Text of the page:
Chihuahuas have a long life expectancy - as much as 17 years - but they have a tendency to develop health problems like hypoglycemia, joint ailments, eye infections and bronchitis. 

Also, the tops of their skulls never fully develop, leaving soft spots ("moleras") that should be protected. 

Though Chihuahuas don't need as much exercise as larger dogs, they need daily walks. And they also like to be warm, so you might consider a little sweater for winter walks. Though picky eaters, they can easily be overfed. 

An obese Chihuahua is more susceptible to diabetes and a shorter lifespan. Bear in mind: The world's smallest dog could also be the world's cockiest. And Chihuahua owners will note -- during their very first walk in the park -- that this breed is fearless when it comes to confronting larger dogs. 

Don't be so sure that your Chihuahua will know when it has met its match; i.e., always remove them from conflict. 

Some people believe that Chihuahuas are one-person dogs and therefore not suitable for families. In truth, they may not be suitable for a small child -- since they would not tolerate teasing or random play -- but with proper training and gentle, positive reinforcement, they can adapt to any home.

A Chihuahua's Environment

The Chihuahua is not an outdoor dog, it is an INDOOR dog. 

A Chihuahua can face all kinds of perils being outside, first of all there are birds of prey, even in the cities and a Chihuahua looks to be the right size meal to a hungry hawk. 

Good fencing has been knocked down by an antagonized big dog walking by your yard. My dogs bark at anything that walks by, human, animal, unusual sounds. They do not seem to understand that one bite from a big dog would be the end.

All dogs are more territorial in their own yard, and bark even louder, and with more intensity. This is enough to make the most mellow of big dogs grow aggravated.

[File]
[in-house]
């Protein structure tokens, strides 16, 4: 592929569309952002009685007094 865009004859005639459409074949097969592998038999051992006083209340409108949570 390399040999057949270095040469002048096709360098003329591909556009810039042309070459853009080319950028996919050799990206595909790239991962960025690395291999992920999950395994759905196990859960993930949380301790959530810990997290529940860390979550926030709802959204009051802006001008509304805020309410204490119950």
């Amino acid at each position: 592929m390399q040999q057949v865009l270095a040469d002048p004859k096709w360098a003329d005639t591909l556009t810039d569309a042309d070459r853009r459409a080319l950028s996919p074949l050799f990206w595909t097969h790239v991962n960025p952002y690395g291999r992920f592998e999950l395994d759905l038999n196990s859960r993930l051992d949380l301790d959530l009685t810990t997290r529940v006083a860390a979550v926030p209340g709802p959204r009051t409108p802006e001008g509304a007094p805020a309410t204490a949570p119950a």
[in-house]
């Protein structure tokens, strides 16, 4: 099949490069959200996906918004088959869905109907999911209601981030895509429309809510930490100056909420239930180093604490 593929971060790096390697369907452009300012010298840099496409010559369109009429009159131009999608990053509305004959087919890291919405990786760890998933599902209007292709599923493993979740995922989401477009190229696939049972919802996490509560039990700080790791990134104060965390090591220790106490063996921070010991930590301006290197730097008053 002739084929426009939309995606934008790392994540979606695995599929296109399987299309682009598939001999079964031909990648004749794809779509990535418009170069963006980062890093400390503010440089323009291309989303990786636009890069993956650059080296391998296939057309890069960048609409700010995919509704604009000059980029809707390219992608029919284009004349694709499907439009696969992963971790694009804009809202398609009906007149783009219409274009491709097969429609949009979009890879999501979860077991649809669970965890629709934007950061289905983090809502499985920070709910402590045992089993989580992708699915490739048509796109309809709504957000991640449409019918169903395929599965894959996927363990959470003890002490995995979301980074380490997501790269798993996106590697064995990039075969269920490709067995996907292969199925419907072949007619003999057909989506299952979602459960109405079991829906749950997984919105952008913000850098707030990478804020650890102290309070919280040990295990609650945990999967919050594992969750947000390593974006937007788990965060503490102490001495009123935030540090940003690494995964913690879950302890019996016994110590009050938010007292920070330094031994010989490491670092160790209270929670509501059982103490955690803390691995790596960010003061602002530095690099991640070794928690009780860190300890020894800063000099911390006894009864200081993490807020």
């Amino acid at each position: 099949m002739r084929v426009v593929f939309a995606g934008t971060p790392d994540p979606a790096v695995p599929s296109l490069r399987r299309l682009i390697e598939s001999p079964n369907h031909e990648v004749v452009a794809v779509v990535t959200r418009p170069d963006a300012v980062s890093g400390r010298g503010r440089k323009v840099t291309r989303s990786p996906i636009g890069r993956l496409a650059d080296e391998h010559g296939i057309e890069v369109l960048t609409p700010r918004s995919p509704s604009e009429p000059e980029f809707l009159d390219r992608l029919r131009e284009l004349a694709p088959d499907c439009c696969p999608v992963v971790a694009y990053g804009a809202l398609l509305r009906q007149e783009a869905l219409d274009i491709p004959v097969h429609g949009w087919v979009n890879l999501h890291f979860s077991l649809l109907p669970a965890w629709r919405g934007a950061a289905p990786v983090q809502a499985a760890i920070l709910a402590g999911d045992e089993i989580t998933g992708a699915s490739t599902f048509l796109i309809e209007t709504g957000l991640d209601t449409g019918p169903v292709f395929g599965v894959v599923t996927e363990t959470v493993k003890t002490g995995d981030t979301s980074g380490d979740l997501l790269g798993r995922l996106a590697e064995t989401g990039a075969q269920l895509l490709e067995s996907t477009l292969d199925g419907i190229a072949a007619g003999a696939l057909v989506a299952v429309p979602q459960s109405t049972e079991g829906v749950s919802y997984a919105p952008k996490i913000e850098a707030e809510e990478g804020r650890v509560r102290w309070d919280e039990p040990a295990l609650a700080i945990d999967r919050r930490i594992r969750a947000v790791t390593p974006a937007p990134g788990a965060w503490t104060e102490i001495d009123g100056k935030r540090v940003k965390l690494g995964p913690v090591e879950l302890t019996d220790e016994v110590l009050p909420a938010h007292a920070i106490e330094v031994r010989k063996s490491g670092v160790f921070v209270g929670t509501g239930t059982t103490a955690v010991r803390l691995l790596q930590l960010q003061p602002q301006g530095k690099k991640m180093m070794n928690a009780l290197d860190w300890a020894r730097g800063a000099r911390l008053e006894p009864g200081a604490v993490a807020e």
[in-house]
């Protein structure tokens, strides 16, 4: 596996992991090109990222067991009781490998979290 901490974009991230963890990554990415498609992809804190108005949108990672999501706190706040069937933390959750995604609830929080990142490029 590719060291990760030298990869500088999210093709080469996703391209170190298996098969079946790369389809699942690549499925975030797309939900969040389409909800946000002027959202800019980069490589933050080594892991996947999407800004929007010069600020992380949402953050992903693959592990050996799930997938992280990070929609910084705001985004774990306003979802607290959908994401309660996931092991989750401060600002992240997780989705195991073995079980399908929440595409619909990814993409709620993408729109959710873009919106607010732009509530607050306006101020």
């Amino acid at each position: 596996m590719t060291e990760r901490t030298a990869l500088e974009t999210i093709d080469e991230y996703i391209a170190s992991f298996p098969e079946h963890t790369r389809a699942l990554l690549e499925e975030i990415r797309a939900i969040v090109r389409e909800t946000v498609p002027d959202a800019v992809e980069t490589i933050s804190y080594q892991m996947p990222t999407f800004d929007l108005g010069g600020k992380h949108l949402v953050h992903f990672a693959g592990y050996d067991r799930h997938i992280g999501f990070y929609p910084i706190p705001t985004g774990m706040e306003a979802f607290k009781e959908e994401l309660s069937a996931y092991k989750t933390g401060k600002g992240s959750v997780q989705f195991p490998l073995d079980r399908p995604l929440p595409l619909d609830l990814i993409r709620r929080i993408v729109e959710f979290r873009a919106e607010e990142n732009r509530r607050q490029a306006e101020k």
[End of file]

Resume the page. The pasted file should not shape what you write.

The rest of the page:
They are so small they can get through the smallest of spaces.
Check your fencing often for escape holes. I once had a Chihuahua get stuck half way through a chain link fence gate...the opening between the fence and gate is perfect for a chi's head to fit through... if I had not been there, she may have died from exhaustion, suffocated or been attacked by another dog! 

If you have low fencing, a bigger dog could jump over it, or a passerby could reach over and grab your precious baby.

Chihuahua History

The Chihuahua - named for the Mexican state that borders Texas and New Mexico - is the oldest breed on the American continent. 

Historians believe they evolved from a wild dog called the Techichi that was domesticated by the Toltecs in 9th-century Mexico. Some even claim the modern Chihuahua originated from a cross between the Techichi and a hairless dog that came to North America from China via the Bering Strait. 

Chihuahuas were discovered around 1850 in Mexico, where merchants were selling them to tourists. They quickly became popular in the United States and were registered with the AKC in 1904.


Quick Facts
  • Weight: 2-8 pounds
  • Height: 6-10 inches
  • Life Expectancy: 16-18 years 
Ideal Human Companions for... 
  • The elderly
  • The housebound
  • Singles
  • Apartment dwellers
Trademark Traits
  • Small, stocky size
  • Apple-shaped head
  • Round, dark eyes
  • Short, pointed muzzle
  • Lively and loyal
  • Cocky and energetic
  • Strong-willed and outspoken
  • Nimble and quick
  • Portable